The conservancy is also home to wild dogs, leopards, cheetahs, brown and spotted hyenas, caracal and lions.
In terms of the Parks and Wild Life Act (Chapter 20:14) it is unlawful for people to settle in a conservancy without the backing of a legal instrument.
And investigations have revealed there was no statutory instrument or law promulgated to legalise human settlements in the MRBC.
King confirmed that a court showdown was looming between him and the new settlers.
“My lawyers are preparing a case to take to the courts over the matter (settlement in the conservancy). I would not want to say much since that might come out as pre-empting the case,” he said.
Investigations also showed that the new settlers have been erecting permanent structures on Chinyika from early January this year.
“What we are seeing in the last couple of days is that the new settlers are now erecting buildings using brick and mortar, which is different from when they first came here, when they just set up wooden cabins.
“This shows that the settlers have long term plans of staying in the wildlife conservancy,” a source said.
King confirmed the claims by the source.
“One of the new settlers brought in some men to site a borehole on the property. I guess with no permits,” he said.
Ahead of the court battle, Chief Gwesela, whose real name is Ndabezinhle Wait Ndebele, and under whose jurisdiction the conservancy falls, threw his weight behind King and the other conservancy owners in the planned legal challenge.
He complained that the new settlements took place without his knowledge.
“As the chief and, in terms of tradition, I was supposed to at least know that we have people coming into my area. I just hear that some of the people who have settled in that conservancy are soldiers who have access to guns and can easily shoot those rhinos.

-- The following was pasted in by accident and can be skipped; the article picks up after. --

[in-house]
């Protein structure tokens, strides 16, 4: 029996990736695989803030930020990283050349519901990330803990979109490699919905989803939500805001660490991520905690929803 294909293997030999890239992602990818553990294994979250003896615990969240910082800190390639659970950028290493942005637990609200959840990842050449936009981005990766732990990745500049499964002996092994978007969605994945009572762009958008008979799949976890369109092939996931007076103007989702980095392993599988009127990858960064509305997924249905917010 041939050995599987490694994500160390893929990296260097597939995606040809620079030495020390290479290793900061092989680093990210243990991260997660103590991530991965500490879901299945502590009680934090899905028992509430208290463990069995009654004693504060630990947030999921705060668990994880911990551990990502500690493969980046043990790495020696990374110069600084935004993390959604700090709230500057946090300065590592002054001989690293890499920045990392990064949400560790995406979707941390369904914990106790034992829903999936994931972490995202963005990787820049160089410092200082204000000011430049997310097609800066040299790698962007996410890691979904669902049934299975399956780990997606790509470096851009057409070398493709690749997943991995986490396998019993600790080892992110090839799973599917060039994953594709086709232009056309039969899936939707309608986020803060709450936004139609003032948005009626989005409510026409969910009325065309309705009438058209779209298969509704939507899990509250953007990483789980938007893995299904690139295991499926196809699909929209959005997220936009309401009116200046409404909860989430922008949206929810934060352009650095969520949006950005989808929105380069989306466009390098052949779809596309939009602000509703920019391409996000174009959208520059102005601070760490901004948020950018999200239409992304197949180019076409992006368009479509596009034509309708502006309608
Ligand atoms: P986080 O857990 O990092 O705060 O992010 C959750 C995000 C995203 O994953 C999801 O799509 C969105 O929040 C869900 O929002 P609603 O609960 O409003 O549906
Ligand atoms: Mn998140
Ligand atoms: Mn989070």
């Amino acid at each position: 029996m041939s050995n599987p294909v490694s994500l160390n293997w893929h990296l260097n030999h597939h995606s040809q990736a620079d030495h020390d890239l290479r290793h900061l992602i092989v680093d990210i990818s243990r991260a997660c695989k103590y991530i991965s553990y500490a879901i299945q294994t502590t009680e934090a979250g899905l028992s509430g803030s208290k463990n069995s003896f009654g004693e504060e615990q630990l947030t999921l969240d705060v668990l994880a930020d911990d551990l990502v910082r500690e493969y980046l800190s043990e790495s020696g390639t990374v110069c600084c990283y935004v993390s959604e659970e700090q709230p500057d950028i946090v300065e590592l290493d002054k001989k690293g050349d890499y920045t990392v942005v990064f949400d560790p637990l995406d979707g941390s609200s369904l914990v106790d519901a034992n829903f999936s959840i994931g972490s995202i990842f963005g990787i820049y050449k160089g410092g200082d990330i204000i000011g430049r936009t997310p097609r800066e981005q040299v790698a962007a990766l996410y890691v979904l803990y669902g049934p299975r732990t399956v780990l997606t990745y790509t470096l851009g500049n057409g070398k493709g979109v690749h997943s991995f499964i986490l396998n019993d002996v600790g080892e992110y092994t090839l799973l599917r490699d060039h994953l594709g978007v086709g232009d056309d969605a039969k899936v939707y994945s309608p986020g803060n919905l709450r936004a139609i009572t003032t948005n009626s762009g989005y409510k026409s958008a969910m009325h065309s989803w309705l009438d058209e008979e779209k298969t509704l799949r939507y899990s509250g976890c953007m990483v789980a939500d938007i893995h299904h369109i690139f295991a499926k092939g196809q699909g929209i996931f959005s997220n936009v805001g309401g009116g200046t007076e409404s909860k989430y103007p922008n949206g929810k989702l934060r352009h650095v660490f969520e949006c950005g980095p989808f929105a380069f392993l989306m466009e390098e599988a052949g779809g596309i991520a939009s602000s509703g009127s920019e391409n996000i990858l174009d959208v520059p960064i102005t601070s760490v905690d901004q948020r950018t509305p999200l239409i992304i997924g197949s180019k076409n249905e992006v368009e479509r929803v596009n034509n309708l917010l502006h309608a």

“It’s very sad. If the matter goes to court, I am ready to support the owners of the conservancy because we want to protect our area. That is how the country can move forward. Our rhinos are now in danger,” the chief said.
He was also concerned that the new settlers were taking up farming on the conservancy.
Messages posted in settlers’ WhatsApp groups showed that they were adamant and eager to continue with their stay in the wildlife conservancy.
Excel Business Consultant director, Collen Masunda, who also occupies land in the conservancy wrote: “My personal opinion is that each person who was allocated a farm must move in and start production … Lets work on the land and not be drawn back by detractors.”
Air Commodore Jaya wrote: “Our detractors will fight to the end, but we remain resolute.”
Finance ministry chief director, Mphambela remarked in the Whatsapp group: “This King Doug fellow should go and do conservation in Europe.”
Chipaziwa responded: “Africans are the original conservationists. It’s those who introduced guns who are responsible for the decimation of wildlife in Africa. We shall co-exist peacefully with game in Chinyika.”
Chimbindi, in his post seemed, to be blame The Standard for shedding light on the settlements.
“They (journalists) are hired guns peddling lies and falsehoods and promote (sic) a narrative of that white folk. It insinuates racial bigotry, where a white man is the protector of the animals from us the irresponsible blacks,” he posted in the group.
Records obtained during the initial investigation showed there was an agreement in that group to block the investigation.